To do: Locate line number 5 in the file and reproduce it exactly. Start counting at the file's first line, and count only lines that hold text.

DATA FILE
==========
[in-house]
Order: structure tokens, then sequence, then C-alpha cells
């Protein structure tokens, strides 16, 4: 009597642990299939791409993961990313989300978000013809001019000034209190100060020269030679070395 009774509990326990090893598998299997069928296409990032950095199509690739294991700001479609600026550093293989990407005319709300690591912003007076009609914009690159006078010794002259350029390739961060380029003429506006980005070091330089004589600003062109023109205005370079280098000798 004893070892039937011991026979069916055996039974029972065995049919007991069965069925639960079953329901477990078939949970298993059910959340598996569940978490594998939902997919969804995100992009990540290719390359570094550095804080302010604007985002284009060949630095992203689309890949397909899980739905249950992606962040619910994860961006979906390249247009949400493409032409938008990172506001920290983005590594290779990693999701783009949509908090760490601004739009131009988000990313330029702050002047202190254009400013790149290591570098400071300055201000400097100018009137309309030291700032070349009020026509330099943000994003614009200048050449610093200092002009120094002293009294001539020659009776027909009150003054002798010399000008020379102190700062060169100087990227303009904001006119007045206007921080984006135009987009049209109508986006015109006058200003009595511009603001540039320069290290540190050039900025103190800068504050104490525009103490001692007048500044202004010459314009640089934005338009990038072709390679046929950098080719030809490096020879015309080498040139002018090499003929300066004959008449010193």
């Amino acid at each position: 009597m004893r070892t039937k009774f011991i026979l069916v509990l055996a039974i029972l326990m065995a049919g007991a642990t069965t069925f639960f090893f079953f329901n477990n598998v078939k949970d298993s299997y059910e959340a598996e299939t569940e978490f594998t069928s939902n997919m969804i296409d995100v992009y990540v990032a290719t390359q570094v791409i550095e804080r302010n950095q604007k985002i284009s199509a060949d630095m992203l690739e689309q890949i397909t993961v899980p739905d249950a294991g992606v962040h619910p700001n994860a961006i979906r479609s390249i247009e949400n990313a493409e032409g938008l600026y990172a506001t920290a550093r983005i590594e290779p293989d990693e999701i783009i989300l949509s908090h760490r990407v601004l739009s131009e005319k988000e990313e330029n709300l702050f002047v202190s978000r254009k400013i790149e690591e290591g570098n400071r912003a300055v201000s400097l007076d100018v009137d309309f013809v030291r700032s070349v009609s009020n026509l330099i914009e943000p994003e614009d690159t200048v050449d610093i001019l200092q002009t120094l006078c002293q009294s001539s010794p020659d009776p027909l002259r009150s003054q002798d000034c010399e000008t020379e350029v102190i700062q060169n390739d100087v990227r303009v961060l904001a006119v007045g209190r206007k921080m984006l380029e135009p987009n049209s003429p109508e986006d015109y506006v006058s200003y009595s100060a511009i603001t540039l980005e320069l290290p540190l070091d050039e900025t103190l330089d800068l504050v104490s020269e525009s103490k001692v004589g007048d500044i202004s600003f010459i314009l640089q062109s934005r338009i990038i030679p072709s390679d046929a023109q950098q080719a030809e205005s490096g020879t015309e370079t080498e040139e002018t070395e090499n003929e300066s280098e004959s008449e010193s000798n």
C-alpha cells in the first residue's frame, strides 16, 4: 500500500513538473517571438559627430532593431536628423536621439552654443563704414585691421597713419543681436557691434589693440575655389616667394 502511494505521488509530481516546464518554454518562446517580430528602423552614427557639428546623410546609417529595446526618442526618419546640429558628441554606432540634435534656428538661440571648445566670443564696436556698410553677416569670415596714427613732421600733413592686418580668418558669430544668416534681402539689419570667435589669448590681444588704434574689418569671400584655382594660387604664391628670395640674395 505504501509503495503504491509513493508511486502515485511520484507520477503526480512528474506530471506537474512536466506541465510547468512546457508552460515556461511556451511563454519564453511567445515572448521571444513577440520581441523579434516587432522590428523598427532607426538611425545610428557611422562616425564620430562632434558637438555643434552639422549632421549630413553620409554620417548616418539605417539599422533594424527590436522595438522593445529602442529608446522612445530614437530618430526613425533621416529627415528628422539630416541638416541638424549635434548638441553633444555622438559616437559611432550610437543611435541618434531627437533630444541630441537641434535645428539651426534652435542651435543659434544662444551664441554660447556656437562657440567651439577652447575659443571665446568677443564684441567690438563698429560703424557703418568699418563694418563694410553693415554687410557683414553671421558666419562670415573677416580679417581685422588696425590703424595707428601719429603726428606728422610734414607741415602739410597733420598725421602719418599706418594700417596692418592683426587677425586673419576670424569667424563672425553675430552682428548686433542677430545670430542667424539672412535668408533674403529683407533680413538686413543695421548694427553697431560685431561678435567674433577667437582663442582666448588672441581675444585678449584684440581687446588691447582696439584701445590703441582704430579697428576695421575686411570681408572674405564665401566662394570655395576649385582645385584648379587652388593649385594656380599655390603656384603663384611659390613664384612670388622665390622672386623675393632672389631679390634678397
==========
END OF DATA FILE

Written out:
C-alpha cells in the first residue's frame, strides 16, 4: 500500500513538473517571438559627430532593431536628423536621439552654443563704414585691421597713419543681436557691434589693440575655389616667394 502511494505521488509530481516546464518554454518562446517580430528602423552614427557639428546623410546609417529595446526618442526618419546640429558628441554606432540634435534656428538661440571648445566670443564696436556698410553677416569670415596714427613732421600733413592686418580668418558669430544668416534681402539689419570667435589669448590681444588704434574689418569671400584655382594660387604664391628670395640674395 505504501509503495503504491509513493508511486502515485511520484507520477503526480512528474506530471506537474512536466506541465510547468512546457508552460515556461511556451511563454519564453511567445515572448521571444513577440520581441523579434516587432522590428523598427532607426538611425545610428557611422562616425564620430562632434558637438555643434552639422549632421549630413553620409554620417548616418539605417539599422533594424527590436522595438522593445529602442529608446522612445530614437530618430526613425533621416529627415528628422539630416541638416541638424549635434548638441553633444555622438559616437559611432550610437543611435541618434531627437533630444541630441537641434535645428539651426534652435542651435543659434544662444551664441554660447556656437562657440567651439577652447575659443571665446568677443564684441567690438563698429560703424557703418568699418563694418563694410553693415554687410557683414553671421558666419562670415573677416580679417581685422588696425590703424595707428601719429603726428606728422610734414607741415602739410597733420598725421602719418599706418594700417596692418592683426587677425586673419576670424569667424563672425553675430552682428548686433542677430545670430542667424539672412535668408533674403529683407533680413538686413543695421548694427553697431560685431561678435567674433577667437582663442582666448588672441581675444585678449584684440581687446588691447582696439584701445590703441582704430579697428576695421575686411570681408572674405564665401566662394570655395576649385582645385584648379587652388593649385594656380599655390603656384603663384611659390613664384612670388622665390622672386623675393632672389631679390634678397